By guest critic Alistair Wilkinson (@alistairwilks)
A political satire, blended with sexualised humour, with a sprinkle of fertiliser-addicted plants that just want to have fun with their mates – what more could you ask for on a Wednesday night? The overriding rule of their way of life – do not leave the greenhouse. If you do, be prepared to fall prey to being a part of a hipster vegan’s Instagram post.
The play discusses many themes, and makes an incredible amount of pop culture references, in the space of only an hour. Donald J Stump is a certain highlight of the show, and a reference that is topically relevant. His desire to build a wall to keep all the non-garden plants out certainly is a problem for Ash’s new love Rosa, a seductive rose who has immigrated from the garden centre. Her prosthetically enhanced appearance leads to a debaucherous indulgence with the heroic fern. Let’s just hope he doesn’t catch any aphids from the experience.
The puppets experience real emotion, and show it to the audience better than most real humans. Ash’s desperate hunt for his “soilmate” leads to his heart being broken. We see the puppets as truly real – we have experienced these same feelings of lust, betrayal and hope ourselves.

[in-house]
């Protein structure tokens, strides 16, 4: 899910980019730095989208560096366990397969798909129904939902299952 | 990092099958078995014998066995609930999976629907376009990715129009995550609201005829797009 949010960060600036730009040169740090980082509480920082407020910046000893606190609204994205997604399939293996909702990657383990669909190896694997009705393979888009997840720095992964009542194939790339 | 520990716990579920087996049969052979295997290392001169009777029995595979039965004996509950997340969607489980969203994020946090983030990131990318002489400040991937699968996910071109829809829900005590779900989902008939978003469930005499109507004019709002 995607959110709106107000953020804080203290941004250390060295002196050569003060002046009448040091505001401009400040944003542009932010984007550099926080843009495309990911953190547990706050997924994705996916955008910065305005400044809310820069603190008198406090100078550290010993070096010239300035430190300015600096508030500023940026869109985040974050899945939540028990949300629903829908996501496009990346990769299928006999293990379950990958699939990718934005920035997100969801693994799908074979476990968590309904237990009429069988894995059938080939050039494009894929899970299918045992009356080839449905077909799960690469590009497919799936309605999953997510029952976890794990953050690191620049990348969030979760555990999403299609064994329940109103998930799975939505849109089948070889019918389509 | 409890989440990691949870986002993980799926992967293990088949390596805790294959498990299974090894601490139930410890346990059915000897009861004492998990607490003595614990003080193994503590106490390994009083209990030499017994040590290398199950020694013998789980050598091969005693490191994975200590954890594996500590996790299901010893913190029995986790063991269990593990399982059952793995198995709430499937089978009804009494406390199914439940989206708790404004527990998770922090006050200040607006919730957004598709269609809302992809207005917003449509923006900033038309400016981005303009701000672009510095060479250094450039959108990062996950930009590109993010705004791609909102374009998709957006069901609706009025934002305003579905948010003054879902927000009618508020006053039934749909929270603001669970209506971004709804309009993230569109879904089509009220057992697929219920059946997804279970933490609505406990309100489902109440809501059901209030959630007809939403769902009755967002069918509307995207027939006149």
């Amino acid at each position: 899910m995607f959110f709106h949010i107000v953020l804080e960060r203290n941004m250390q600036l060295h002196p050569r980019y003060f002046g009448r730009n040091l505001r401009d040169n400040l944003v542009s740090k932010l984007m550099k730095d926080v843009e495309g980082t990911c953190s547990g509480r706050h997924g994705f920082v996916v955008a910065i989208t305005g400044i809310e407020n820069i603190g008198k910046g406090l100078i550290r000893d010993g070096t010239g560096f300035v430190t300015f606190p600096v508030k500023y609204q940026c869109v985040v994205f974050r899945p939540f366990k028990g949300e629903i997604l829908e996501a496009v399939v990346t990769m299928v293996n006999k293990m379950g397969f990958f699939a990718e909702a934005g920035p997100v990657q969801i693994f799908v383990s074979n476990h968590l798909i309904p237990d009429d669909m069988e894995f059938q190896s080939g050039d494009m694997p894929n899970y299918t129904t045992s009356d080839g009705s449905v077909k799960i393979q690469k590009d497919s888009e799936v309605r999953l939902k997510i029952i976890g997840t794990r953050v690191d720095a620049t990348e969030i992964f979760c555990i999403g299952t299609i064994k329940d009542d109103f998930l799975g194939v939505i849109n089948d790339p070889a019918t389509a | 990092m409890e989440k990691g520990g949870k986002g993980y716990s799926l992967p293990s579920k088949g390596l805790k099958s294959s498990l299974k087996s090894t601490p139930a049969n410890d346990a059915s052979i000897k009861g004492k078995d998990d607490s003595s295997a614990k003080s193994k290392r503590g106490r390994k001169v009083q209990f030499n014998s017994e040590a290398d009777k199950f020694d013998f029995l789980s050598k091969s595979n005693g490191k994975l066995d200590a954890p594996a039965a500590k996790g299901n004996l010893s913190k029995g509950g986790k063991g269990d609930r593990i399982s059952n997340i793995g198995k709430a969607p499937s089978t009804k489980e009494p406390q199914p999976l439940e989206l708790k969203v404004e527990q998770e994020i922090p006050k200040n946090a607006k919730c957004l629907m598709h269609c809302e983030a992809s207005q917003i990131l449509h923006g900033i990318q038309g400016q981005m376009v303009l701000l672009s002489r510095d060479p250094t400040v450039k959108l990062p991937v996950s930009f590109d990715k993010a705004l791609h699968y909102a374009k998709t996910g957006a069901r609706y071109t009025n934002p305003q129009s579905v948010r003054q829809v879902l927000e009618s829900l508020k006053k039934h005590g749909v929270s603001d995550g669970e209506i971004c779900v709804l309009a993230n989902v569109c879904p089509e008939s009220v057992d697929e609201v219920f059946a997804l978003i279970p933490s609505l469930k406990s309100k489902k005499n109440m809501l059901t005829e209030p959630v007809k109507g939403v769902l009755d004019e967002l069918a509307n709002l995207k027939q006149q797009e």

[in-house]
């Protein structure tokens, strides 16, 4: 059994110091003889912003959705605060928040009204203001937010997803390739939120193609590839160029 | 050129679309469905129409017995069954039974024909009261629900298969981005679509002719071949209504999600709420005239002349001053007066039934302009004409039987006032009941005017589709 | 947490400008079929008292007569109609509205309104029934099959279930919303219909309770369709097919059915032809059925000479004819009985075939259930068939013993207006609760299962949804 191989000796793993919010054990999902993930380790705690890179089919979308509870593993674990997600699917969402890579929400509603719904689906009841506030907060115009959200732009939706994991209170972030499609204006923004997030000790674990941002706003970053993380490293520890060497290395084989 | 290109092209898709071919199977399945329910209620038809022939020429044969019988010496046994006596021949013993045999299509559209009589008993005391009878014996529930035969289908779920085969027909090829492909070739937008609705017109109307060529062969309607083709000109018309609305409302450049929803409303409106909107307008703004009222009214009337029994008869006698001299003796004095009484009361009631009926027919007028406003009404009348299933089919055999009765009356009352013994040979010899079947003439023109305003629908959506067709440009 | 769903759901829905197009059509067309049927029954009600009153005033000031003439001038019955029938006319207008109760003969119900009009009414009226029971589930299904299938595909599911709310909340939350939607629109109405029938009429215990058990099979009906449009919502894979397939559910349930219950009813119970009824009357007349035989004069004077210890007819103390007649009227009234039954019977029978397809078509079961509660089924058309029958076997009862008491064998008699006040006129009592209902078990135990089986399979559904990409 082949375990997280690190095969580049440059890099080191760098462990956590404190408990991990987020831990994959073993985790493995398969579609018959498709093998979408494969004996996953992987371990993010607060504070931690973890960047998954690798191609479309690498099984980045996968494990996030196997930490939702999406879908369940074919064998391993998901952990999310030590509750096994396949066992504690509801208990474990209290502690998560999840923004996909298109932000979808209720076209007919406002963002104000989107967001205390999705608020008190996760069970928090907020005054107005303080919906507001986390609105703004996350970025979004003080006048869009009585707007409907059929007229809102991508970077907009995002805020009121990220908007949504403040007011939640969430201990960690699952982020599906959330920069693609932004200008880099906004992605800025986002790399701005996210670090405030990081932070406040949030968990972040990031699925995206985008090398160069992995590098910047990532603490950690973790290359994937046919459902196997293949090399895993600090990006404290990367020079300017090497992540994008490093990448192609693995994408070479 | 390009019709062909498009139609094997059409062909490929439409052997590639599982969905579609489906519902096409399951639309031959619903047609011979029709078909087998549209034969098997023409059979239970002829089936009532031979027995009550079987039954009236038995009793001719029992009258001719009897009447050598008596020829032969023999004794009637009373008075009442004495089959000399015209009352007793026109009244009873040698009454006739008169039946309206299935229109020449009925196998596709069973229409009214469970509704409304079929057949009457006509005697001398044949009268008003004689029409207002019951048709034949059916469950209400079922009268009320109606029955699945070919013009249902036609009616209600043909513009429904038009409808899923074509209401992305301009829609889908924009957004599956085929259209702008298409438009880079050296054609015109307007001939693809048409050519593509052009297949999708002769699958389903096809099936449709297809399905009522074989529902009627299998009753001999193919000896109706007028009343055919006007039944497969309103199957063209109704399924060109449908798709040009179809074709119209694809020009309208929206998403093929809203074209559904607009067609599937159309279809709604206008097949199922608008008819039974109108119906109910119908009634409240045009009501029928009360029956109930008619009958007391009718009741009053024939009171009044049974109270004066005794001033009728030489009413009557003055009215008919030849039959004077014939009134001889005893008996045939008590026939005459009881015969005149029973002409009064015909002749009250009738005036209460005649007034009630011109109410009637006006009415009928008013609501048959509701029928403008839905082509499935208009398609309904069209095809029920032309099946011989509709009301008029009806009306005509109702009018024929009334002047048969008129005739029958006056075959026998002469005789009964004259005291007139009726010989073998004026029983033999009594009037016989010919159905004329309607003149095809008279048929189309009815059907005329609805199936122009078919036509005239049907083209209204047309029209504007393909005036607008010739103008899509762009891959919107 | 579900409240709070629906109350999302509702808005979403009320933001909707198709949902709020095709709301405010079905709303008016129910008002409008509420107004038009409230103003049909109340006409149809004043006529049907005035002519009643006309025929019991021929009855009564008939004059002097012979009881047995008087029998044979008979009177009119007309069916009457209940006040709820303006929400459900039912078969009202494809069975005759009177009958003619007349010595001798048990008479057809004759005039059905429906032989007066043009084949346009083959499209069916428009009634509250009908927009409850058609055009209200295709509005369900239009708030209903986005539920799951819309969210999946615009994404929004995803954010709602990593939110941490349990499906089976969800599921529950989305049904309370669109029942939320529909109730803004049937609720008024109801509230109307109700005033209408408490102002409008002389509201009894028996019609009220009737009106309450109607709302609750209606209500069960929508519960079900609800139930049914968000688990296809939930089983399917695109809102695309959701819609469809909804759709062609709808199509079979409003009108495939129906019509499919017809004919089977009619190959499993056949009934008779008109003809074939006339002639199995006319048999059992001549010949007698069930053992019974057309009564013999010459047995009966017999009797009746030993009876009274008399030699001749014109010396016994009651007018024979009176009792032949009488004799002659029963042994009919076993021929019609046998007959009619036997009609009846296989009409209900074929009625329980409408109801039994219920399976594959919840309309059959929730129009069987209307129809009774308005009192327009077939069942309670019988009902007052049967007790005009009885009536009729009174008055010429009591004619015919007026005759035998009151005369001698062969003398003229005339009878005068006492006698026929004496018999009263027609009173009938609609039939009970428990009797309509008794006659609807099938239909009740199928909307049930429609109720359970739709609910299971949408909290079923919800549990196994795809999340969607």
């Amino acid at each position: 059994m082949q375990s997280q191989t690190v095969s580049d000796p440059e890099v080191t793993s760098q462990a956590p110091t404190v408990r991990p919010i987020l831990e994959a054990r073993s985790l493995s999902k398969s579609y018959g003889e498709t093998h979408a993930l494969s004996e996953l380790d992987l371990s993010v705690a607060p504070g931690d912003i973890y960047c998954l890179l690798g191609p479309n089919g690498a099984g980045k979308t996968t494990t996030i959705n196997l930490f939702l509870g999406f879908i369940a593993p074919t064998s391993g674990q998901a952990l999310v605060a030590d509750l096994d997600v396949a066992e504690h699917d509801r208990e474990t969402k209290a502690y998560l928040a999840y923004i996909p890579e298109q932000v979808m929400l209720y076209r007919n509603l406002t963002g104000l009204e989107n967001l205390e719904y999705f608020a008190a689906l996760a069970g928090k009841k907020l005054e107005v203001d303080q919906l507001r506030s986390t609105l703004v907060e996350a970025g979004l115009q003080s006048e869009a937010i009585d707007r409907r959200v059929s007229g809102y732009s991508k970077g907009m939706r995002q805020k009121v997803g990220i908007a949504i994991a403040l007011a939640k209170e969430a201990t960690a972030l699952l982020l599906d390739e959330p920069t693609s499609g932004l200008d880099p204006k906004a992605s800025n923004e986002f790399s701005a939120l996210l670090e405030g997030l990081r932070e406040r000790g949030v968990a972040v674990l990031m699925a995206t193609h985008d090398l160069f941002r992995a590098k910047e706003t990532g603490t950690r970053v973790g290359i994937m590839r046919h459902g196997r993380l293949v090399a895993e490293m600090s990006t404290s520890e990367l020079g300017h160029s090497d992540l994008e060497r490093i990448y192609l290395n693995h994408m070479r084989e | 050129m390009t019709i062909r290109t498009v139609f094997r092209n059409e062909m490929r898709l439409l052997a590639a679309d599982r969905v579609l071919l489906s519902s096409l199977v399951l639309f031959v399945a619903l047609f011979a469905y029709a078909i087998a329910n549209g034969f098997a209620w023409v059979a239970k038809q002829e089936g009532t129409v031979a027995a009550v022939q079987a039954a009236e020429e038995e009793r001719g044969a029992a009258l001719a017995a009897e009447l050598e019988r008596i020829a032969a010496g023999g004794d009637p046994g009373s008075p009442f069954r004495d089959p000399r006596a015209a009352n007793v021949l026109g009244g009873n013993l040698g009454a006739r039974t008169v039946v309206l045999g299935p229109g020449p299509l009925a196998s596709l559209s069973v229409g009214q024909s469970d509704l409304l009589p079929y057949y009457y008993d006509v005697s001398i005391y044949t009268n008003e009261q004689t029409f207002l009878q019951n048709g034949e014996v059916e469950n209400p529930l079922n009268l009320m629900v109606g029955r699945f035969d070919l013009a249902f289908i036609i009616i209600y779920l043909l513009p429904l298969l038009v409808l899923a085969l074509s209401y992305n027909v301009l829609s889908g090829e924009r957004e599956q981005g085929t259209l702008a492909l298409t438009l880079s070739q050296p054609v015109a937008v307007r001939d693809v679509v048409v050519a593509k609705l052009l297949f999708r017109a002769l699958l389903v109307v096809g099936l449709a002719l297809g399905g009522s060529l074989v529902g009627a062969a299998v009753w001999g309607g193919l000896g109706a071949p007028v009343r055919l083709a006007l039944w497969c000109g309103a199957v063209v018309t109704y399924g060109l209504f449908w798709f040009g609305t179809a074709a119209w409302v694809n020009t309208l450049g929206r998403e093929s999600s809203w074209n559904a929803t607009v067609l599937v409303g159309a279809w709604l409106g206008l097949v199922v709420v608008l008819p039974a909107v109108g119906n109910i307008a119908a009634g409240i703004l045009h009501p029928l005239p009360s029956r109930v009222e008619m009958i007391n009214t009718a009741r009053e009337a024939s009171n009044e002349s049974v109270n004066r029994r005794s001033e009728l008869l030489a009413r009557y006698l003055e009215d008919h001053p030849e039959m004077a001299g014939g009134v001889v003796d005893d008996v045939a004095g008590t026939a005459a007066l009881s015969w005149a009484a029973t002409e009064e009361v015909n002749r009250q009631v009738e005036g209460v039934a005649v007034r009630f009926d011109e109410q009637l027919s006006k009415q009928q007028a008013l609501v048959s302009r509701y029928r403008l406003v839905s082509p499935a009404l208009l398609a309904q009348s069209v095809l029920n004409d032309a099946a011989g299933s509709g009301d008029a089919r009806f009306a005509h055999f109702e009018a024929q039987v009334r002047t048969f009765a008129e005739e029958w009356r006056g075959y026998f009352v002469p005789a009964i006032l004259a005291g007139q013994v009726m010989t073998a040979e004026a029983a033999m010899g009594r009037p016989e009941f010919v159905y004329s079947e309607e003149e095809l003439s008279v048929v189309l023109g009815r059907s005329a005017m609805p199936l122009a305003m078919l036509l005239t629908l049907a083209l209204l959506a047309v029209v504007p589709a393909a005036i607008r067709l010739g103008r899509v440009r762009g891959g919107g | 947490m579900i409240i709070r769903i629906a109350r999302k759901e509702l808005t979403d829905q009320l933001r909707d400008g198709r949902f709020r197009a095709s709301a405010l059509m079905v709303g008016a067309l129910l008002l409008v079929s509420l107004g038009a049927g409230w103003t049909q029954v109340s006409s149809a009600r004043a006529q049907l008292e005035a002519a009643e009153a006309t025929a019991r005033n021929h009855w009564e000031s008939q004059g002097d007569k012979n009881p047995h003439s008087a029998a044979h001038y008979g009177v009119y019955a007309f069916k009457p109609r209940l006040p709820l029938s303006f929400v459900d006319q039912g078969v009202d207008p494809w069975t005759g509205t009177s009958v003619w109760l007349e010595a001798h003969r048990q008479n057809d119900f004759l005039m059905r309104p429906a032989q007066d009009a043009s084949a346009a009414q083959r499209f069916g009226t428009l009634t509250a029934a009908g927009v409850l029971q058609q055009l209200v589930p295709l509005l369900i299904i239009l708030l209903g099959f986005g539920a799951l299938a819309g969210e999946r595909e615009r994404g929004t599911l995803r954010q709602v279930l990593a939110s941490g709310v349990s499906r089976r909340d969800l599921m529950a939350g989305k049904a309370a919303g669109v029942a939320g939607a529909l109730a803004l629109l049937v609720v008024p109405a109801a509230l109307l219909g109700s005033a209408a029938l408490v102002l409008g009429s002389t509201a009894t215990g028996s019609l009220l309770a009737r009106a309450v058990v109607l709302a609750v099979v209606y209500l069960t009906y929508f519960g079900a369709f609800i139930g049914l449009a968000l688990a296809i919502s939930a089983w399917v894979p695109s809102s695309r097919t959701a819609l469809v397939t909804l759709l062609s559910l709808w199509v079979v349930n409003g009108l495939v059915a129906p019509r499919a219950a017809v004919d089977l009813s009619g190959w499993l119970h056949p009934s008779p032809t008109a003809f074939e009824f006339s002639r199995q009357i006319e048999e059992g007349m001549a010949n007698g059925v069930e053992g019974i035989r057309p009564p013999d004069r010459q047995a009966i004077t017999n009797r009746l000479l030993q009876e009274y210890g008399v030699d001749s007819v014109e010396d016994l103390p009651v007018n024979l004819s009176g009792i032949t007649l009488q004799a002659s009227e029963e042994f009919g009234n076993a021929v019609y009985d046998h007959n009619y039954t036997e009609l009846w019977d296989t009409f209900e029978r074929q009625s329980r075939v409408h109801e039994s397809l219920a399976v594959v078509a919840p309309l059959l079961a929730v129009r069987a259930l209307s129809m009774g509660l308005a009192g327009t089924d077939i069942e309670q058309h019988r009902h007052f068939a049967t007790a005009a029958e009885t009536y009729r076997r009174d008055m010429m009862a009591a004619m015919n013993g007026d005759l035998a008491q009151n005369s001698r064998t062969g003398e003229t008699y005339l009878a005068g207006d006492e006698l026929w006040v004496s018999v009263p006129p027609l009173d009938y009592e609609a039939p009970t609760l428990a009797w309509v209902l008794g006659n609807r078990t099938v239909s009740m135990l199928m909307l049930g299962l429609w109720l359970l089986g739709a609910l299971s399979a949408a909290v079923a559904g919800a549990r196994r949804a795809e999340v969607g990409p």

The performances are phenomenal. Each actor-turned-puppeteer brings a new lease of life to each character that appears. I only wish that I could watch these plants on a weekly basis; so that I would be constantly updated as to what shenanigans they get up to. But even when the actors aren’t puppeteering, their performances still stand out as playful, energetic and full of spirit. An enjoyable twist of ‘Minnie the Moocher’, sung by the builders was another highlight.
Do the jokes ever go too far? No. This show certainly has the potential to offend, but isn’t that what great comedy is – the danger of teetering on the line of offense and hilarity? The audience adore it; I laughed the entire hour. This show is a great example of how to make innovative theatre on a budget. The storytelling is of such a high standard that simple props, effects and scene changes do not hinder the narrative.
There was a sold out-audience, which is something this piece most definitely deserves. In fact, out of all the pieces I have seen at the Vaults Fest this year, it wins my vote for the People’s Choice Awards. If you enjoy political satire, sexualised humour, puppetry and very clever puns then this is the show for you. The Vaults offer such a variety, but Blood & Bone should be at the top of your list on what to watch. Go and see this show.
Blood & Bone runs until 19 February.
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